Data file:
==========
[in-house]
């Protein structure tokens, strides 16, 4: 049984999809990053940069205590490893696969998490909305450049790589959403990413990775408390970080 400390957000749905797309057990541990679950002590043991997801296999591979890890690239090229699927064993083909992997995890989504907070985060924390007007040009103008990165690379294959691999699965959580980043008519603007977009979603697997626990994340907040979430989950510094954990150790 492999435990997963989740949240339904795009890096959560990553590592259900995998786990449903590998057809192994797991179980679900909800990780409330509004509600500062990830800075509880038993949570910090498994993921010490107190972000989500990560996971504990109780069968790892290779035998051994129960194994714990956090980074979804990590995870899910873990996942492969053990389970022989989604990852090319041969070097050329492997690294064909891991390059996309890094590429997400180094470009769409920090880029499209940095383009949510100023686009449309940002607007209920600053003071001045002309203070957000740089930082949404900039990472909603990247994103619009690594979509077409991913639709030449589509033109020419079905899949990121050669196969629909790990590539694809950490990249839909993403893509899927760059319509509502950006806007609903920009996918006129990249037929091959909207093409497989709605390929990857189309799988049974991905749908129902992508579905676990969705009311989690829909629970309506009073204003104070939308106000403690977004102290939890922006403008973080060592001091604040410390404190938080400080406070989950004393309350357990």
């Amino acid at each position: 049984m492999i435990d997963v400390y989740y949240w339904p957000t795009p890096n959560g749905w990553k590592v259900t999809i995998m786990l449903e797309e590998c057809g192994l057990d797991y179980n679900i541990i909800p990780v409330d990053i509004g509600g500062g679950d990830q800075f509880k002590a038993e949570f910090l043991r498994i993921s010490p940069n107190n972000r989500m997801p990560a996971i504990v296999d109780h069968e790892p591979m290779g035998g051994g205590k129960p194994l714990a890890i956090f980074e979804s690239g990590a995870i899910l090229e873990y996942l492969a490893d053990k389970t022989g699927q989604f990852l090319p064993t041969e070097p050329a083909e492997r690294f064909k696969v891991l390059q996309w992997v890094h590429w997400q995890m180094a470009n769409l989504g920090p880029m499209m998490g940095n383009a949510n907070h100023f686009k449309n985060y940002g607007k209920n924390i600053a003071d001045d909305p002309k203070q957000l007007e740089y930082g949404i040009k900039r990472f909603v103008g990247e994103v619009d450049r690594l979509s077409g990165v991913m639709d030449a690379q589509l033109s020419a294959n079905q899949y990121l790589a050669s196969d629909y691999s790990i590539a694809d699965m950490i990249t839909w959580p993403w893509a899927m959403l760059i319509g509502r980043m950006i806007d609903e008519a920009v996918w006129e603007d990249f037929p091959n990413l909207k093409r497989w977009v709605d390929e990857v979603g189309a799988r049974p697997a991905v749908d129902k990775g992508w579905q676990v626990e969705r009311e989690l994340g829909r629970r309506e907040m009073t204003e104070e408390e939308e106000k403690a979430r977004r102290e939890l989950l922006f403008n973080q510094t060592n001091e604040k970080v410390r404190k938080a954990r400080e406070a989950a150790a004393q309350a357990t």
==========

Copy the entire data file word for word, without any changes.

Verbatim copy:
[in-house]
């Protein structure tokens, strides 16, 4: 049984999809990053940069205590490893696969998490909305450049790589959403990413990775408390970080 400390957000749905797309057990541990679950002590043991997801296999591979890890690239090229699927064993083909992997995890989504907070985060924390007007040009103008990165690379294959691999699965959580980043008519603007977009979603697997626990994340907040979430989950510094954990150790 492999435990997963989740949240339904795009890096959560990553590592259900995998786990449903590998057809192994797991179980679900909800990780409330509004509600500062990830800075509880038993949570910090498994993921010490107190972000989500990560996971504990109780069968790892290779035998051994129960194994714990956090980074979804990590995870899910873990996942492969053990389970022989989604990852090319041969070097050329492997690294064909891991390059996309890094590429997400180094470009769409920090880029499209940095383009949510100023686009449309940002607007209920600053003071001045002309203070957000740089930082949404900039990472909603990247994103619009690594979509077409991913639709030449589509033109020419079905899949990121050669196969629909790990590539694809950490990249839909993403893509899927760059319509509502950006806007609903920009996918006129990249037929091959909207093409497989709605390929990857189309799988049974991905749908129902992508579905676990969705009311989690829909629970309506009073204003104070939308106000403690977004102290939890922006403008973080060592001091604040410390404190938080400080406070989950004393309350357990």
């Amino acid at each position: 049984m492999i435990d997963v400390y989740y949240w339904p957000t795009p890096n959560g749905w990553k590592v259900t999809i995998m786990l449903e797309e590998c057809g192994l057990d797991y179980n679900i541990i909800p990780v409330d990053i509004g509600g500062g679950d990830q800075f509880k002590a038993e949570f910090l043991r498994i993921s010490p940069n107190n972000r989500m997801p990560a996971i504990v296999d109780h069968e790892p591979m290779g035998g051994g205590k129960p194994l714990a890890i956090f980074e979804s690239g990590a995870i899910l090229e873990y996942l492969a490893d053990k389970t022989g699927q989604f990852l090319p064993t041969e070097p050329a083909e492997r690294f064909k696969v891991l390059q996309w992997v890094h590429w997400q995890m180094a470009n769409l989504g920090p880029m499209m998490g940095n383009a949510n907070h100023f686009k449309n985060y940002g607007k209920n924390i600053a003071d001045d909305p002309k203070q957000l007007e740089y930082g949404i040009k900039r990472f909603v103008g990247e994103v619009d450049r690594l979509s077409g990165v991913m639709d030449a690379q589509l033109s020419a294959n079905q899949y990121l790589a050669s196969d629909y691999s790990i590539a694809d699965m950490i990249t839909w959580p993403w893509a899927m959403l760059i319509g509502r980043m950006i806007d609903e008519a920009v996918w006129e603007d990249f037929p091959n990413l909207k093409r497989w977009v709605d390929e990857v979603g189309a799988r049974p697997a991905v749908d129902k990775g992508w579905q676990v626990e969705r009311e989690l994340g829909r629970r309506e907040m009073t204003e104070e408390e939308e106000k403690a979430r977004r102290e939890l989950l922006f403008n973080q510094t060592n001091e604040k970080v410390r404190k938080a954990r400080e406070a989950a150790a004393q309350a357990t």